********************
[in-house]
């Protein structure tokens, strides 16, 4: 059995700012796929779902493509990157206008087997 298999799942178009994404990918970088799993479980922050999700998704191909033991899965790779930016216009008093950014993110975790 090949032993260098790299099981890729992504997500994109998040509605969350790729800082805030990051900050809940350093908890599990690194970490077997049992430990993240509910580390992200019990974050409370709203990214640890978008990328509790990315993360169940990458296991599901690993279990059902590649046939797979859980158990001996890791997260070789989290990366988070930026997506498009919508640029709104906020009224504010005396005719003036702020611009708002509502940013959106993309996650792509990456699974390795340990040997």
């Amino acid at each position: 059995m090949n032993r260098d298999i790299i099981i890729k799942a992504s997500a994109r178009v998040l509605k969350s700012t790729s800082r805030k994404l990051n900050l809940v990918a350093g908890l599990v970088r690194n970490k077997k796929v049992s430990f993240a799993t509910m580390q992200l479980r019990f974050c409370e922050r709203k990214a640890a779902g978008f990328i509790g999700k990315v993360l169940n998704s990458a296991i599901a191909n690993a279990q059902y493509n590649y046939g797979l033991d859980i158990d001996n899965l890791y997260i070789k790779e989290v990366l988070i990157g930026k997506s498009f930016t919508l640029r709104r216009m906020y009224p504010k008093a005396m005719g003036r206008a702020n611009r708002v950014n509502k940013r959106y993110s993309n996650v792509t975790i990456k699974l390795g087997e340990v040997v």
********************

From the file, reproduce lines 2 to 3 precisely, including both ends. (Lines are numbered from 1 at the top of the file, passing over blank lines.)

């Protein structure tokens, strides 16, 4: 059995700012796929779902493509990157206008087997 298999799942178009994404990918970088799993479980922050999700998704191909033991899965790779930016216009008093950014993110975790 090949032993260098790299099981890729992504997500994109998040509605969350790729800082805030990051900050809940350093908890599990690194970490077997049992430990993240509910580390992200019990974050409370709203990214640890978008990328509790990315993360169940990458296991599901690993279990059902590649046939797979859980158990001996890791997260070789989290990366988070930026997506498009919508640029709104906020009224504010005396005719003036702020611009708002509502940013959106993309996650792509990456699974390795340990040997």
């Amino acid at each position: 059995m090949n032993r260098d298999i790299i099981i890729k799942a992504s997500a994109r178009v998040l509605k969350s700012t790729s800082r805030k994404l990051n900050l809940v990918a350093g908890l599990v970088r690194n970490k077997k796929v049992s430990f993240a799993t509910m580390q992200l479980r019990f974050c409370e922050r709203k990214a640890a779902g978008f990328i509790g999700k990315v993360l169940n998704s990458a296991i599901a191909n690993a279990q059902y493509n590649y046939g797979l033991d859980i158990d001996n899965l890791y997260i070789k790779e989290v990366l988070i990157g930026k997506s498009f930016t919508l640029r709104r216009m906020y009224p504010k008093a005396m005719g003036r206008a702020n611009r708002v950014n509502k940013r959106y993110s993309n996650v792509t975790i990456k699974l390795g087997e340990v040997v």